8.10.2 The Nested Interval Lemma
First, here is the one dimensional nested interval lemma.
Lemma 8.10.2 Let Ik =
be closed intervals, ak ≤ bk, such that Ik ⊇ Ik+1 for all k. Then
there exists a point c which is contained in all these intervals. If
, then there
is exactly one such point.
Proof: Note that the
are an increasing sequence and that
is a decreasing sequence. Now
note that if
m < n
while if m > n,
It follows that am ≤ bn for any pair m,n. Therefore, each bn is an upper bound for all the am and so if
c ≡ sup
, then for each
, it follows that c ≤ bn
and so for all, an ≤ c ≤ bn
which shows that c
is in all
of these intervals.
If the condition on the lengths of the intervals holds, then if c,c′ are in all the intervals,
then if they are not equal, then eventually, for large enough k, they cannot both be contained
bk − ak <
. This would be a contradiction. Hence
Definition 8.10.3 The diameter of a set S, is defined as
is just a careful description of what you would think of as the diameter. It measures how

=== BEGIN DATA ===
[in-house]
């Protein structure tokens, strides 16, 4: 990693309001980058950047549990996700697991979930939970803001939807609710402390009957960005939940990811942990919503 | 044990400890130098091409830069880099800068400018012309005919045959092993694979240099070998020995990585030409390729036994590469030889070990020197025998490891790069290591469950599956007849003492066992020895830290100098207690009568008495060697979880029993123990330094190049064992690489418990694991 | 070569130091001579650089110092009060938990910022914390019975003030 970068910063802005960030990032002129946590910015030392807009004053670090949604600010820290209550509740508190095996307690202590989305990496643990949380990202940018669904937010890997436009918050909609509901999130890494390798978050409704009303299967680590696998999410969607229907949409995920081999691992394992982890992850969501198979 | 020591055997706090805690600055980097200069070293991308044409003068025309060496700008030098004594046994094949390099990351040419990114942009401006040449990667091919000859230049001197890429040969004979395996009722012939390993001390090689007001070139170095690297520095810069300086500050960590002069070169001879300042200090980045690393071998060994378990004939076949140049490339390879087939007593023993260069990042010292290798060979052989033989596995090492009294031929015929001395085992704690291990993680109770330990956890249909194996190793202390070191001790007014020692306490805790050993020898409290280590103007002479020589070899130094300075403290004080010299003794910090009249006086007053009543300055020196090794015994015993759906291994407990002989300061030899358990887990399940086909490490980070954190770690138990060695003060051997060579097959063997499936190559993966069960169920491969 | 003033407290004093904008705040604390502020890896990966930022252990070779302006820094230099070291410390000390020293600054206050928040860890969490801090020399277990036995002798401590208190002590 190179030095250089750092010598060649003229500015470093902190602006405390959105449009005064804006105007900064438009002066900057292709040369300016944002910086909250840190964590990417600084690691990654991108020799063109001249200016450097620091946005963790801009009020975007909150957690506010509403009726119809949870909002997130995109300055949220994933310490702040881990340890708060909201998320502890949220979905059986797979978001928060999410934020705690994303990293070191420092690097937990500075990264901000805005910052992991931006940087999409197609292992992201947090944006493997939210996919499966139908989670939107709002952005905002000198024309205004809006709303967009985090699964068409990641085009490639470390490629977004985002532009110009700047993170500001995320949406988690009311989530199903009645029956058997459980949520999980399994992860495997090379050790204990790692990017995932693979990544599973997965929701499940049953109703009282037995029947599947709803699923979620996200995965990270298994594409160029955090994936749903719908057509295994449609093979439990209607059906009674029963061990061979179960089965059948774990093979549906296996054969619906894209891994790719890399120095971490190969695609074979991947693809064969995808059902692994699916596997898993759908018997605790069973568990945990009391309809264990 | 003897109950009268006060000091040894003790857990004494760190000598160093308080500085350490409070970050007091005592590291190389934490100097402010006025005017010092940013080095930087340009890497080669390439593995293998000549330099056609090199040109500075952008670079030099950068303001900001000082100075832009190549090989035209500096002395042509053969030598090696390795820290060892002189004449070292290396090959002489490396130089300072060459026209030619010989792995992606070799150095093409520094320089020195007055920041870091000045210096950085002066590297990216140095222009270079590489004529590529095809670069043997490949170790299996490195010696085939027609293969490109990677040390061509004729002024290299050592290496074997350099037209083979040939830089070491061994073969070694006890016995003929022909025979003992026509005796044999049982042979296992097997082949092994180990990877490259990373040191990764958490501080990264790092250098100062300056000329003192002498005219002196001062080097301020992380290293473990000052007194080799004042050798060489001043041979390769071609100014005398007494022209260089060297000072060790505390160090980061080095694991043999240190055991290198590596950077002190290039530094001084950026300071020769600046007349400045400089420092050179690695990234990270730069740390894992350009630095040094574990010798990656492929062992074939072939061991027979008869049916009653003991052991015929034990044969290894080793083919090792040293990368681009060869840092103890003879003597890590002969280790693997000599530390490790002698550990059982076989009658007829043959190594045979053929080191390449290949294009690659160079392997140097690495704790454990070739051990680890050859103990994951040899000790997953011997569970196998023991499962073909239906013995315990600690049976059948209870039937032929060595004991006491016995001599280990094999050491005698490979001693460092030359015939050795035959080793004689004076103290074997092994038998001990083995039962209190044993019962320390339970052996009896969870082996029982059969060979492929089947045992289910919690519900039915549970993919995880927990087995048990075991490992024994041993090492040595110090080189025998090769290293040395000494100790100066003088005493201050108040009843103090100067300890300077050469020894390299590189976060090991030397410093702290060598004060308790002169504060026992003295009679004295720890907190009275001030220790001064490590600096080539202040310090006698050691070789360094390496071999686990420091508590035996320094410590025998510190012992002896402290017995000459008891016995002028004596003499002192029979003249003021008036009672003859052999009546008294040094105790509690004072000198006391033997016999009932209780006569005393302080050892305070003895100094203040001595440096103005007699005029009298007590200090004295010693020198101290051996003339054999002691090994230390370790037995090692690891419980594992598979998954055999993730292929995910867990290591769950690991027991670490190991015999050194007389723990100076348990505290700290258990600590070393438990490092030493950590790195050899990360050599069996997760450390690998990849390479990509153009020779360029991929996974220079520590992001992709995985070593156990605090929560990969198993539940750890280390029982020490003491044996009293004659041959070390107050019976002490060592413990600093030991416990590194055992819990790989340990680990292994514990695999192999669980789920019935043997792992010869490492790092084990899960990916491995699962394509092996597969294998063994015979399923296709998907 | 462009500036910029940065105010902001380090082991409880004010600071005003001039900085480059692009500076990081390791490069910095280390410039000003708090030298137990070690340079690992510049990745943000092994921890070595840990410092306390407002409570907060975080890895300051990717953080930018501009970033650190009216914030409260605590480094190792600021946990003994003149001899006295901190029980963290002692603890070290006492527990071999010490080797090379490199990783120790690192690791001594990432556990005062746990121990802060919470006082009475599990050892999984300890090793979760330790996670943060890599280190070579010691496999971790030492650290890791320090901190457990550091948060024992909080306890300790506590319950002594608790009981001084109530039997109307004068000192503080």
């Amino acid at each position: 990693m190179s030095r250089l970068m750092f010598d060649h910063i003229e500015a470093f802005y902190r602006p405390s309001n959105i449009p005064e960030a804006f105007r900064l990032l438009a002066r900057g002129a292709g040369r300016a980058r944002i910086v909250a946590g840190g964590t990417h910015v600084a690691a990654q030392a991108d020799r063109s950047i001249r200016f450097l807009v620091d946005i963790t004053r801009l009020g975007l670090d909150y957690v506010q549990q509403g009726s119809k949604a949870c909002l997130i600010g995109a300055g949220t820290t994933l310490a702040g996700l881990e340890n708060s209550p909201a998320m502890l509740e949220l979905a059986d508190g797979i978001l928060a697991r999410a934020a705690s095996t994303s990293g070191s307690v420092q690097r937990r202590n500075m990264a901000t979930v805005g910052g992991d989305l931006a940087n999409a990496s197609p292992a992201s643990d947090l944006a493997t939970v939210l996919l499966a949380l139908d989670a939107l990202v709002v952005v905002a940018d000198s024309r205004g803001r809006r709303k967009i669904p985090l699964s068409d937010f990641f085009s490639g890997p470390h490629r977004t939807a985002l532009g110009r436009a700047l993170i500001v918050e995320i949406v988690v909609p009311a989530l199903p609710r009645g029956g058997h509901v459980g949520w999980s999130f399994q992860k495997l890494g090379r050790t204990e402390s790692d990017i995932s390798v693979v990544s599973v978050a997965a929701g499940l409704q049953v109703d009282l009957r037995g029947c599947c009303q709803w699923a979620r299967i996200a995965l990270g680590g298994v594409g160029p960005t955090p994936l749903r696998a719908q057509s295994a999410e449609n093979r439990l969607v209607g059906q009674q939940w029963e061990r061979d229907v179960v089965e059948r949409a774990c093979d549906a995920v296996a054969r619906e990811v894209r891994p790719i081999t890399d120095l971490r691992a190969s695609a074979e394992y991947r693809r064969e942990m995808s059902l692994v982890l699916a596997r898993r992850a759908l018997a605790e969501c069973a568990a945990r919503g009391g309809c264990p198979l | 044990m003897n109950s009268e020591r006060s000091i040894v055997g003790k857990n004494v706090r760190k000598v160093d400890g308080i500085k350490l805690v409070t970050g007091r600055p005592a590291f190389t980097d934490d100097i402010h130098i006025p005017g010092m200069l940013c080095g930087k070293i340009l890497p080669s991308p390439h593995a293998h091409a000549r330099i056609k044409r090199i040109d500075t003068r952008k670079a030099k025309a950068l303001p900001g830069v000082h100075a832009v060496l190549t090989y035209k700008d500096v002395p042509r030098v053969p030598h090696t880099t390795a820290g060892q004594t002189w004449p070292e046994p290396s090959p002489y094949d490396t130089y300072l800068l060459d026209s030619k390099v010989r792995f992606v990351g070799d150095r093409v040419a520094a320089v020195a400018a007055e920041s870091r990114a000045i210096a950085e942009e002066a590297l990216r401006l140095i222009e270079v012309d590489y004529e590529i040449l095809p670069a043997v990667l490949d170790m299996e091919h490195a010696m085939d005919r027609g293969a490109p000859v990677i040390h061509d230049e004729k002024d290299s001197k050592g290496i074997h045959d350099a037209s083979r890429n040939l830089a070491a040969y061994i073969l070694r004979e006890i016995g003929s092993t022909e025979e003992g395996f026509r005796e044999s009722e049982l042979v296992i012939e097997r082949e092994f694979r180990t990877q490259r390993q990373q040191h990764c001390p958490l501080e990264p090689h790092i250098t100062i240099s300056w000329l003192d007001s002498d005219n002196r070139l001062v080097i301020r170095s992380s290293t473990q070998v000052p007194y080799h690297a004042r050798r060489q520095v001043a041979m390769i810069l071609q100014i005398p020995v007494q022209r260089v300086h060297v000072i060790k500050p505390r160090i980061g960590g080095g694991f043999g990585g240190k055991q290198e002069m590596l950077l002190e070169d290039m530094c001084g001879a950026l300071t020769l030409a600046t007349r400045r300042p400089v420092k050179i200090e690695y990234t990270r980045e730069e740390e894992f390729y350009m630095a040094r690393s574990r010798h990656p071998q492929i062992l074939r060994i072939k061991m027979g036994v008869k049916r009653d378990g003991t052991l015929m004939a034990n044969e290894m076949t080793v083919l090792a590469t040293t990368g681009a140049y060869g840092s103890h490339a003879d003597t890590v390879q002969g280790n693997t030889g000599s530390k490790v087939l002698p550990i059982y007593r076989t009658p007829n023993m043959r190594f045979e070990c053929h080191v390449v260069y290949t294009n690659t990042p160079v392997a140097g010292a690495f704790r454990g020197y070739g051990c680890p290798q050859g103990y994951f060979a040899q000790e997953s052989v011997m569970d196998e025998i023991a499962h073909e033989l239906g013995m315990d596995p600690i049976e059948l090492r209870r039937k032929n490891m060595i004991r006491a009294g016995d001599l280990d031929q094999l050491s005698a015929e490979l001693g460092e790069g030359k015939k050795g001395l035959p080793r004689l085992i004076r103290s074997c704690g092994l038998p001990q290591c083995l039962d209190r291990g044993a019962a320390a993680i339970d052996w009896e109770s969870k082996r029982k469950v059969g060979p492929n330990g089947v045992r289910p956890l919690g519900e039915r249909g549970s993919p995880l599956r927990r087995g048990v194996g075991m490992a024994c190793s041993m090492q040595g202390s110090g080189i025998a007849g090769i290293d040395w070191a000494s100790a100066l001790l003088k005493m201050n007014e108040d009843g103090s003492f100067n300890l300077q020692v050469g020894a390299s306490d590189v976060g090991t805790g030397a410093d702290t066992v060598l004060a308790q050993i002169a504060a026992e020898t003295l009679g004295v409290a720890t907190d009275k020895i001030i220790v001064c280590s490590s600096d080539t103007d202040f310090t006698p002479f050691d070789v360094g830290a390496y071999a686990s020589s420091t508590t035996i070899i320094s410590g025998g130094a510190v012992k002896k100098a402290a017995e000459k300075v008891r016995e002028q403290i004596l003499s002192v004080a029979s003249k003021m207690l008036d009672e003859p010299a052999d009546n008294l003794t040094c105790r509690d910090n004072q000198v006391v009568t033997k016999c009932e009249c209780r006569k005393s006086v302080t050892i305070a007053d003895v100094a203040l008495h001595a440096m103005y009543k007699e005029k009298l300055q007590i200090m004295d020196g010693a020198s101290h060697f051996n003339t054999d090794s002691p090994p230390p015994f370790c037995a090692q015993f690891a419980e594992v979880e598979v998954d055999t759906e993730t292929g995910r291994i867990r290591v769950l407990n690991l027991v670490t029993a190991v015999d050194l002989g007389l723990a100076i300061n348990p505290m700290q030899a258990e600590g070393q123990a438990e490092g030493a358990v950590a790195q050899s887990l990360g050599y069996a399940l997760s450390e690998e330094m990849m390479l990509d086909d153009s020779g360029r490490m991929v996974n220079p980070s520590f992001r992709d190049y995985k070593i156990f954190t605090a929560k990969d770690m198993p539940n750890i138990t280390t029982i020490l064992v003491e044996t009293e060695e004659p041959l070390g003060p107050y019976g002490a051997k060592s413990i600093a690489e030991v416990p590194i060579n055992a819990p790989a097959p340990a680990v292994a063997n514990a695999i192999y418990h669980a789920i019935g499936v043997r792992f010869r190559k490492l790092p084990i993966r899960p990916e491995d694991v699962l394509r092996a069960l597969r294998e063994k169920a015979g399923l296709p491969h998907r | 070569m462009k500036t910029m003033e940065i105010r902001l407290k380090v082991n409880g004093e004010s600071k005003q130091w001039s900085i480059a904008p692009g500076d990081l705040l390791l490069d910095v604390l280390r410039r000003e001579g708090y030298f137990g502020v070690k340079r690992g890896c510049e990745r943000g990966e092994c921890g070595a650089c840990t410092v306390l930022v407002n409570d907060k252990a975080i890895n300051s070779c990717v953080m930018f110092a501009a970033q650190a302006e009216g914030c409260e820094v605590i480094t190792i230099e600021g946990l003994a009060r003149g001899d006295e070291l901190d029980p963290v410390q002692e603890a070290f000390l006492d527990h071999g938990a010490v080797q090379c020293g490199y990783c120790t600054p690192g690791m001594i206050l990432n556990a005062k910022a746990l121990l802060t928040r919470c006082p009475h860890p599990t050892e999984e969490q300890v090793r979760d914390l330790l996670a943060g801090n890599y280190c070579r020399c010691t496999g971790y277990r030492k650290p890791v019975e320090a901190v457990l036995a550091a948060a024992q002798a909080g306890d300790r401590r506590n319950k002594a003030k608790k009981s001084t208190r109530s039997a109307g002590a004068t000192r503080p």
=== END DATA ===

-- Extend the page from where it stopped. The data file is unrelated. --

stretched out the set is.
Here is a multidimensional version of the nested interval lemma.
Lemma 8.10.4 Let Ik = ∏
and suppose that for all
Then there exists a point c ∈ ℝp which is an element of every Ik. If limk→∞diam
, then the point
c is unique.
Proof: For each i = 1,
and so, by Lemma
, there exists a point
. Then letting c ≡
c ∈ Ik
for all k
. If the condition on the
diameters holds, then the lengths of the intervals limk→∞
= 0 and so by the same lemma, each
unique. Hence c
is unique. ■
I will sometimes refer to the above Cartesian product of closed intervals as an interval to emphasize the
analogy with one dimensions, and sometimes as a box.